The B.C. government says it will spend $132 million over the next three years to expand treatment and recovery services in the province, funding that comes from among the $500 million already allocated in the April budget.
The money will support services “at every step” of someone’s path to recovery, Minister for Mental Health and Addictions Sheila Malcolmson said outside St. Paul’s Hospital in Downtown Vancouver today.
Much-needed detox spaces, 195 new treatment beds, supportive housing and occupational therapy for people completing treatment will be established in every region of the province through the Ministry of Health and health authorities. Two new peer advisors will be hired at St. Paul’s alone.
“Our vision of a seamless and integrated system of mental health and addictions care is getting closer,” said Malcolmson as ambulance sirens wailed in the background on their way to the busy downtown hospital.
Mark Haggerty, a peer advisor at St. Paul’s, said having detox and treatment resources available when someone is ready to begin recovery is essential to ensure they don’t lose momentum.
“As someone with an addiction, when I needed help… and this is known, there’s a small opportunity to get that help,” said Haggerty, who has been in recovery for eight years. “If you have to wait too long, that opportunity is gone.”
Malcolmson and Vancouver Coastal Health chief medical officer Dr. Patricia Daly said this will be a major change in the province’s sixth year of the overdose public health emergency.
Nearly 3,000 people have died since January 2020. Last year was the most fatal year for toxic drug overdoses on record in the province, and 2021 continues to be terrible.
But expanding treatment and recovery services alone doesn’t address the root cause of deaths: a toxic and unpredictable criminalized drug supply.
Guy Felicella, a peer advisor at the BC Centre on Substance Use, noted there are “two separate crises”: failed addiction treatment and an illicit-drug poisoning crisis.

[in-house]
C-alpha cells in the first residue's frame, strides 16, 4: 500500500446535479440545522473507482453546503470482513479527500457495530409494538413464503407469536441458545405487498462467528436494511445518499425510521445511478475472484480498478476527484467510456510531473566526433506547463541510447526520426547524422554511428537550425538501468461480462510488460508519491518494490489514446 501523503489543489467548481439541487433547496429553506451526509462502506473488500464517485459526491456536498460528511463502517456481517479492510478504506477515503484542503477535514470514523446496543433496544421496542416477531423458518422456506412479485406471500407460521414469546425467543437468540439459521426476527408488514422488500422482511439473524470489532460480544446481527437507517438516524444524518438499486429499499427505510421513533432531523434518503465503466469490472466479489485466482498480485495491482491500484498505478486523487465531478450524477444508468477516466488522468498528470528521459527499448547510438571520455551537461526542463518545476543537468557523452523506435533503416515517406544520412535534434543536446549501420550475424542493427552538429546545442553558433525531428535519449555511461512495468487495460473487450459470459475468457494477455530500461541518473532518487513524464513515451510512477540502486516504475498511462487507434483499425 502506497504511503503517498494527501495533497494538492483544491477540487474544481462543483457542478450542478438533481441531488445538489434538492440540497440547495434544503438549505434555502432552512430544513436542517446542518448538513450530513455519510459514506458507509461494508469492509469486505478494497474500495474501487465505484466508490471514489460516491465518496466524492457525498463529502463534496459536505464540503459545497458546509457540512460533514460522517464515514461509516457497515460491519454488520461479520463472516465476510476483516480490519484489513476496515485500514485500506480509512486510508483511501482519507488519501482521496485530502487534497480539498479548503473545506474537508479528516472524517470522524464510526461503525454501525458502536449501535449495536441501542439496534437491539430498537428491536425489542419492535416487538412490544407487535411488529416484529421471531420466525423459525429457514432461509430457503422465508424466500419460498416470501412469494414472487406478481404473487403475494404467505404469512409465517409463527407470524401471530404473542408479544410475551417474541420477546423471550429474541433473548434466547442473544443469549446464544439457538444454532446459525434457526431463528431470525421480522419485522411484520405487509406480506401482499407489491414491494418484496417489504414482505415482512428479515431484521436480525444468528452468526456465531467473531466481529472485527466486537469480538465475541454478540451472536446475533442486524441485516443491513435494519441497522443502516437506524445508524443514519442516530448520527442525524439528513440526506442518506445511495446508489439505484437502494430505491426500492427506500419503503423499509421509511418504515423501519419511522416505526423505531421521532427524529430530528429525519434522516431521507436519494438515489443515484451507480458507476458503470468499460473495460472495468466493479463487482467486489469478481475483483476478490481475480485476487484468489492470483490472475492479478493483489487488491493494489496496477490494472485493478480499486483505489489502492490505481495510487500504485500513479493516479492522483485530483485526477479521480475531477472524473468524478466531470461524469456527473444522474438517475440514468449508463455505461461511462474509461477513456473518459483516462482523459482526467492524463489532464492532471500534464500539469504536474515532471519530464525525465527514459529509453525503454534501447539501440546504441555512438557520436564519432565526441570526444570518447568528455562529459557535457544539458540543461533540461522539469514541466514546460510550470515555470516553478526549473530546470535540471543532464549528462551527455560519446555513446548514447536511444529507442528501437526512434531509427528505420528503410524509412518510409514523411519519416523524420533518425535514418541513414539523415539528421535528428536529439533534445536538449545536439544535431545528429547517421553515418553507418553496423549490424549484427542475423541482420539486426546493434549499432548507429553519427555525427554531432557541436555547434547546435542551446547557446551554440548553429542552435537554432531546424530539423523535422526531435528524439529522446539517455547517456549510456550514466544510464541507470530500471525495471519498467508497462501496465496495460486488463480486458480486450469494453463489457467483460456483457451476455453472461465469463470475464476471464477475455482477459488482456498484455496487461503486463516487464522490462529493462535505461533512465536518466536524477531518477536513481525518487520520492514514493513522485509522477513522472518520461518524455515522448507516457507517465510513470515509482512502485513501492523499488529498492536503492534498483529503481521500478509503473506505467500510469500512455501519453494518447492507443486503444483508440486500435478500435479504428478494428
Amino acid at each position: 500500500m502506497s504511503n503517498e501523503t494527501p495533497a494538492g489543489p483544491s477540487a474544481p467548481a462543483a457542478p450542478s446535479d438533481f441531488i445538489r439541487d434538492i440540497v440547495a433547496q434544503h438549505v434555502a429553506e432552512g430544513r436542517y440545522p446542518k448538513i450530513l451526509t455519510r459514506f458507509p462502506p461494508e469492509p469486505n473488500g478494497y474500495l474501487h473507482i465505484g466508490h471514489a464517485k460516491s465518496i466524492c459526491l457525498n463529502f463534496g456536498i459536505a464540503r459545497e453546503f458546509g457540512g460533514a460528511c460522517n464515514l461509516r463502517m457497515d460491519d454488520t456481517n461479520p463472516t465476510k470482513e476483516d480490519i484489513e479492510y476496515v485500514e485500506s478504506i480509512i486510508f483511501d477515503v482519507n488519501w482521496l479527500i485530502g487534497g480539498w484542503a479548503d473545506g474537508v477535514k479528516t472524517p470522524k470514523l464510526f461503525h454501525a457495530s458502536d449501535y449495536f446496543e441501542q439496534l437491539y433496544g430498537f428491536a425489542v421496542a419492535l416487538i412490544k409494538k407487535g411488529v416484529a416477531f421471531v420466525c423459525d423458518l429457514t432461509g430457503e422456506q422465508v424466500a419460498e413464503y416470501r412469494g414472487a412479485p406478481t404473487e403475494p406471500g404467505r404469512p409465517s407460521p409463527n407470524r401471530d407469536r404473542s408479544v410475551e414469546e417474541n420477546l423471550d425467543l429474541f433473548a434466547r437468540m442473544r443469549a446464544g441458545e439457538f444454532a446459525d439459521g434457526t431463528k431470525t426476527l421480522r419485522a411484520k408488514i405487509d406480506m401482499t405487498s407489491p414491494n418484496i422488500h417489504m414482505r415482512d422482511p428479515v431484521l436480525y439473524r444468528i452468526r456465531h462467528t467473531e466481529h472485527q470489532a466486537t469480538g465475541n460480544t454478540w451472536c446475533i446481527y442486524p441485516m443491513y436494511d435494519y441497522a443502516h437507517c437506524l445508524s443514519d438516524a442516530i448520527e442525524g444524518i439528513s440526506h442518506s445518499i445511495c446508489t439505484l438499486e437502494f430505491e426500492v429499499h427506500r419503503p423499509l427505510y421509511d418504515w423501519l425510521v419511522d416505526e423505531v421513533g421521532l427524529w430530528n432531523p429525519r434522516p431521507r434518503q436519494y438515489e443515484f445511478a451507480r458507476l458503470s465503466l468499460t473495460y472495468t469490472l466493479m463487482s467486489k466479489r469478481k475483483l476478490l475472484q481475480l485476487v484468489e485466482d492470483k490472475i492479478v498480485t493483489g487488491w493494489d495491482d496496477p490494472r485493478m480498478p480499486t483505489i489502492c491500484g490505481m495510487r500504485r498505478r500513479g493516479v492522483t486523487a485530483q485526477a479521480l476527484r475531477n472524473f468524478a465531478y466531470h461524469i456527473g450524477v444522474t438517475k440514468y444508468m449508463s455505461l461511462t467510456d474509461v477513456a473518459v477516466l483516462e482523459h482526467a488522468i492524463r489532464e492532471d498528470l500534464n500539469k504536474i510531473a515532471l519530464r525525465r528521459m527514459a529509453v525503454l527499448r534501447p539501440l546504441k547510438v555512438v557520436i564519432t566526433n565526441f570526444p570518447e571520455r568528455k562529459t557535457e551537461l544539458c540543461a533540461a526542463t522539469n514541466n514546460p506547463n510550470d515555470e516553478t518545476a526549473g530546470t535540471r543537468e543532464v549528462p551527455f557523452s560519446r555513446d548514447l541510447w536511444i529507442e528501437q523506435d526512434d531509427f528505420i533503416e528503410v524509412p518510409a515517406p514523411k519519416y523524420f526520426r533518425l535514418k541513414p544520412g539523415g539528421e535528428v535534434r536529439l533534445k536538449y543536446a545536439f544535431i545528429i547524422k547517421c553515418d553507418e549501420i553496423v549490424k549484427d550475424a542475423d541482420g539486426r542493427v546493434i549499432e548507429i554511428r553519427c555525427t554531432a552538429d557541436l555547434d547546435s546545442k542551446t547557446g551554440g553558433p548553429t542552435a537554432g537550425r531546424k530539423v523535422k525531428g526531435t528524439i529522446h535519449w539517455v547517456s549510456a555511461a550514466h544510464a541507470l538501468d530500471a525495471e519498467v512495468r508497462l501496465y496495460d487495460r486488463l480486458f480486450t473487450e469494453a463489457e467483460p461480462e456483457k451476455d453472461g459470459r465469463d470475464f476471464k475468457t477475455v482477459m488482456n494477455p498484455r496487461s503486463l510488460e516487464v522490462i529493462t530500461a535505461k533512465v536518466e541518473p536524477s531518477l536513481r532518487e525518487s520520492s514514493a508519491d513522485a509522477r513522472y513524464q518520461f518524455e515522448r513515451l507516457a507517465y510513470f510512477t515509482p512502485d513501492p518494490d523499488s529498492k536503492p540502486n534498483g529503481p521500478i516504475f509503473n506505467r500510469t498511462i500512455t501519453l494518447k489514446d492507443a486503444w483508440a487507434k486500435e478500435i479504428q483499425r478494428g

“And we need to do both, but really I would like to see the numbers of people dying each month go down. And I’d also like to see accessible services for people in addiction scaled up.”
Not everyone who is dying of poisoned drugs was addicted or had a substance use disorder, Felicella said. “It’s a toxic poisoned drugs crisis, and that needs to be addressed off the bat.”
The province has issued a directive expanding programs to provide users with safe, non-poisoned drugs, although critics have said it is too restrictive and narrow. And it does not include access to heroin.
Malcolmson said supplying heroin has not been ruled out and the province is working on creating a domestic supply.
She and Providence Health Care CEO Fiona Dalton also said neither the ministry nor a health authority had been involved in the decision to end the first of its kind take-home heroin program at Crosstown Clinic just two weeks after its start. Users are typically only allowed to consume heroin on site.
No reasons have been provided for the cancellation. “We’ll have more news on that as soon as we can,” said Malcolmson.
Felicella said issues like these demonstrate that safe supply needs to be provided outside the medical system, through approaches like compassion clubs. Vancouver city council has supported a compassion club’s request that the federal government allow it to distribute untainted cocaine, heroin and methamphetamine.
As the safe supply file inches ahead, Felicella says he is glad to see more people who do have substance use disorders get support.
Every day he gets calls from desperate people and their loved ones trying to find detox spaces or supportive housing after they finish treatment.
One man’s family recently had to pay more than $6,000 for the first week at a private detox facility for alcohol, after their son told Felicella he would surely die waiting the two to three weeks quoted at other public facilities.
“Waitlists have become death lists,” said Felicella. “People shouldn’t have to be desperate; they should be supported.”
Malcolmson sidestepped a question about how long waitlists are or whether the province will track waitlist lengths in the mental health and addiction care system as it does with surgeries.
New services, she said, will go where health authorities have already identified bottlenecks.
Felicella said anything that helps people get the care they want and stay close to their communities and support systems is a good thing.
But issues in the current system are still costing people their lives and precious time, he said.
“In an emergency with water gushing in, when will it be time to stop patching holes and just build a new boat?”
Read more: Health, Rights + Justice, BC Politics
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